Whorebivore: When Rice Attacks

Written by Walmsley Apricot on . Posted in Eat & Drink, Posts.


Kenka

25 St. Mark’s Place (betw. 2nd & 3rd Aves.)

212-254-6363





It was two summers ago that I first passed through the sliding doors of Kenka, the intentionally bizarre izakaya on St. Marks Place that’s better suited for tripping on acid than dining.



So it should have come as no surprise that, after barely touching the North Korean spicy raw beef over rice—I skipped the cow penis, turkey testicles and fried grizzle—I found myself seeing tracers and not caring which kanji on the restroom doors stood for “men” because my stomach was jerking like a rodeo bull.



But maybe it wasn’t the food. Maybe it was the sing-songy Okinawan music blaring through the crackling rafter-mounted loudspeakers. Or maybe because the specials menu bore a samurai slicing a woman’s naked buttocks with a kitana blade, blood dripping from the saw lines. Or maybe it was payback from The Federal Security Service of the Russian Federation. (I should make clear, I did not knowingly ingest any mind-altering substances other than a few sips of Sapporo.)



Whatever the cause, I was sick as a dog drunk on chocolate milk. More disturbingly, I felt I had wandered into a particle collider and reality was ending.



Still red-eyed and shaking, I walked around the block until my dinner guests got the check, along with Kenka’s well-known meal-ending treat, a plastic pill-cup of fuchsia powder for pouring into the cotton-candy machine in front of the restaurant.



After months of changing my route to avoid St. Marks, I fulfilled my promise a couple weeks ago to return to Kenka, charged up like MacArthur landing in Manila.



If this was the vortex of hell, I would fight every demon.



I sat in the back, between a row of pachinko machines and a wall lined with 1970s porno posters from Japan.



The music sounded like the early experimentation with recording technology in Japan that gave us “The Chipmunks.”



Planning to order vegetarian, I didn’t have to worry about reengaging with the North Korean specialty.



I started instead with a small bowl of hijik ($3), chilled pan-fried black seaweed pieces that looked like baby bloodworms.

The strips were tossed with shredded carrot, white taro slices that could have passed for sashimi (the waiter assured me they weren’t) and little globs of tofu, all in a briny puddle.



From the specials, I tried the cheese spring rolls ($4.50), which were glistening fried wonton skins housing stretchy white cheese and oil reserves. To my American sensibilities, they paired nicely with beer, but I wondered if in Tokyo they would have seemed a novelty.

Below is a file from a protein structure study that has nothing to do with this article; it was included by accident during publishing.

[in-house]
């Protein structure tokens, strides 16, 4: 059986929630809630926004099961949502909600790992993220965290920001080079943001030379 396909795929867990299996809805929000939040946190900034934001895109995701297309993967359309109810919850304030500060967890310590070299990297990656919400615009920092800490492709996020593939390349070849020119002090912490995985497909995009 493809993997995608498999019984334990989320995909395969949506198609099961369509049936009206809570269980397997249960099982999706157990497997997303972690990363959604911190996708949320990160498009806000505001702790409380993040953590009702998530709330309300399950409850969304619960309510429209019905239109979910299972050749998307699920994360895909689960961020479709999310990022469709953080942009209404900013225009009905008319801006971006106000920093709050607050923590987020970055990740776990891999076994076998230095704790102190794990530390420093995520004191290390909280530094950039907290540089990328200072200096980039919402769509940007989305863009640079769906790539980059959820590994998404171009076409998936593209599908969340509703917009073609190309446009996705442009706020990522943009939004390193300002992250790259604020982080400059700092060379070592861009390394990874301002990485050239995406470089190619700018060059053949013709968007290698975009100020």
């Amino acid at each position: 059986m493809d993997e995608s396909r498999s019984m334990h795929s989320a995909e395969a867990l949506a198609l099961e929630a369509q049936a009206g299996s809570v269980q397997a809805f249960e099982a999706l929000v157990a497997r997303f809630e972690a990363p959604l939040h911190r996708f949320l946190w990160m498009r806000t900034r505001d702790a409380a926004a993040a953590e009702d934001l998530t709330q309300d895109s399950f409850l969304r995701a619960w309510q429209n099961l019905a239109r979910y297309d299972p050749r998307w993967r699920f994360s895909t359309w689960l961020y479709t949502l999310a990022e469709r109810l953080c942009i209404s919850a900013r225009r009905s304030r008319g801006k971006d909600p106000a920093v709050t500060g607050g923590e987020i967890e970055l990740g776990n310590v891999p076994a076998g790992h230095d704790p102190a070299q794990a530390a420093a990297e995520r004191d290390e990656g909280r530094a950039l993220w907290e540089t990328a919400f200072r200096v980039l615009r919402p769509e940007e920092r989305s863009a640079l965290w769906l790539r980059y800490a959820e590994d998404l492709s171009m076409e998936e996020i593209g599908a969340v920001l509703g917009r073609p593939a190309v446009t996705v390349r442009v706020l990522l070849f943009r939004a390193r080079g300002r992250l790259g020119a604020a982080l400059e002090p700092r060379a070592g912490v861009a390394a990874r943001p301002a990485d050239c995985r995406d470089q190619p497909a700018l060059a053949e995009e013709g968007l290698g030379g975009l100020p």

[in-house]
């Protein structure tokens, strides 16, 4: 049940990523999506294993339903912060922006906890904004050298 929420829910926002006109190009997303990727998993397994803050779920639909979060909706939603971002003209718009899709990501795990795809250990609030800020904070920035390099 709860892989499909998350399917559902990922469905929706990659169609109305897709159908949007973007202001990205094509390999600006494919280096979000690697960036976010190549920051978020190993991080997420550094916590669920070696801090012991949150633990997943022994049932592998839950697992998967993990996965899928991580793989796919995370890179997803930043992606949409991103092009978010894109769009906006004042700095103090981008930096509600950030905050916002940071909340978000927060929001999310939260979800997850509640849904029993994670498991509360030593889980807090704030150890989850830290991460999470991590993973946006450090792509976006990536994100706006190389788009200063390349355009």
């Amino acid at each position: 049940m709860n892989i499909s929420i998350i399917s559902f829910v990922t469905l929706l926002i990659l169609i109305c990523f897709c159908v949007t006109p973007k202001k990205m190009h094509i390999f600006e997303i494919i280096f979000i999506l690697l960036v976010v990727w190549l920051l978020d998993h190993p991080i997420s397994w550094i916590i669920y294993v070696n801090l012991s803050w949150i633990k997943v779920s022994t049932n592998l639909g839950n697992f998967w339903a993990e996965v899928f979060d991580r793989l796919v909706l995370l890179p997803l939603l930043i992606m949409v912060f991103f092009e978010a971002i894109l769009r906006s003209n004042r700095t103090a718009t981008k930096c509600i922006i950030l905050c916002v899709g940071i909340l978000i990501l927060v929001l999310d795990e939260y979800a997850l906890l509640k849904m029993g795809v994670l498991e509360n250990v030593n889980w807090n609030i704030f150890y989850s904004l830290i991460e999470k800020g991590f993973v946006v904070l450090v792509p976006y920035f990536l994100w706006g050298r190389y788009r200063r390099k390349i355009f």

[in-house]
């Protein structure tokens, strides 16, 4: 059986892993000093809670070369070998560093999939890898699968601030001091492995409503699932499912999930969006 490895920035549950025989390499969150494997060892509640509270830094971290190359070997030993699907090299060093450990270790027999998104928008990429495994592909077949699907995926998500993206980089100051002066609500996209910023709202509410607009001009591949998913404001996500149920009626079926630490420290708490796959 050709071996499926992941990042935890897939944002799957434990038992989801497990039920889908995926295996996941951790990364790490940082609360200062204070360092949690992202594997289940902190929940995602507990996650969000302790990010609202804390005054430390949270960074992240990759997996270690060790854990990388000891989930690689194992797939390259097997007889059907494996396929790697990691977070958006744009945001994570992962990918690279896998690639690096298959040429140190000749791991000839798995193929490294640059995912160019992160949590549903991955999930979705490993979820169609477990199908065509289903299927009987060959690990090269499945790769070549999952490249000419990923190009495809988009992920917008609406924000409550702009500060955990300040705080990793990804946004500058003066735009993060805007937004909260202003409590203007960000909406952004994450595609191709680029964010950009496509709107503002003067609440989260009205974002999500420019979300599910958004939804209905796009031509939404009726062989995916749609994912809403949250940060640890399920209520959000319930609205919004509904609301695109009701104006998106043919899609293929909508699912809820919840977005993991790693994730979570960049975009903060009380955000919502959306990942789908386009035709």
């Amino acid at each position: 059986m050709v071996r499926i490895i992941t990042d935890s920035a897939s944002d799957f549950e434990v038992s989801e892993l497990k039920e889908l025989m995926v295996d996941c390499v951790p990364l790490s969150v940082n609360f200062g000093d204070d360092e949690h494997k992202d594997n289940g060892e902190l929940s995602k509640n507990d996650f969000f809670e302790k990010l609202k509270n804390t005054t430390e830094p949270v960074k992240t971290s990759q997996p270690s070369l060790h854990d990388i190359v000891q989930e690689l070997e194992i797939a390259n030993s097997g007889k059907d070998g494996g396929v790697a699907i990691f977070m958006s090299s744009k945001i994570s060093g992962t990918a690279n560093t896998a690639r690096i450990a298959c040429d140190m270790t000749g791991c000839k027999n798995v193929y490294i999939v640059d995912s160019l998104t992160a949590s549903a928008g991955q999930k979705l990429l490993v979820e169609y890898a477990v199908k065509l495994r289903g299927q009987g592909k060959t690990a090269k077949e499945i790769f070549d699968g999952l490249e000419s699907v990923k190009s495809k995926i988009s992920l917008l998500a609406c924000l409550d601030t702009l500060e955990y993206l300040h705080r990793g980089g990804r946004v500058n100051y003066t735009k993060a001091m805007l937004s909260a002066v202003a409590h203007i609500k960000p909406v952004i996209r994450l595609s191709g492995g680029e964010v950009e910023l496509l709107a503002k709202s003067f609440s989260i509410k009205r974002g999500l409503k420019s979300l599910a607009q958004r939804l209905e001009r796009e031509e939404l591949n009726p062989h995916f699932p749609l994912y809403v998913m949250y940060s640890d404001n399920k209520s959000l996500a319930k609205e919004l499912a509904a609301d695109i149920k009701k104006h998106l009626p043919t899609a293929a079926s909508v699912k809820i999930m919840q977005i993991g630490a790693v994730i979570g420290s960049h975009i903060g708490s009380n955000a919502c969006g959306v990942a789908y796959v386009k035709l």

In Japan, okoge, the rice scraped from the bottom of the cooker, is considered a delicacy. I was impressed that Kenka managed grilled rice balls ($5) that were nuggets with exteriors completely made of the stuff. The outside of the ball was crisp and smoky, and it sealed steaming white grains inside. One of the ball’s surfaces was spread with sweetish miso paste that lent it a flavor similar to toast slicked with butter and jelly.



In the absence of a cosmic showdown, an out-of-body experience, a subatomic break with space time or vomiting during the course of the meal (I even survived a Japanese version of “When You’re Happy, and You Know It” that sounded like a eunuch chorus), I got back to pondering what set off the whirling feeling last time. It crossed my mind that maybe I had tasted the anger of the cow whose flanks was served over rice. I had buckled from the sickness that the animal felt at death.

I was increasingly sounding like El Yuyo, I knew, but it seemed a fair explanation. The cow had died simply for my palette’s pleasure. I can’t justify inflicting the pain and death that I hope to escape on another creature just for the flavor of its flesh. I could not do this anymore than I could have intercourse with a 9-year-old, dismissing my evil act by talking about tightness.

Is there a tactile sensation that’s worth another’s pain? No.



And as much as I can hear a dog yelp if I kick it, I know an animal feels pain. As much as I can watch a fish on a hook writhe, I know it wants to live.



I felt satisfied with this answer.



Read more reviews of vegetarian eats at www.whorebivore.com

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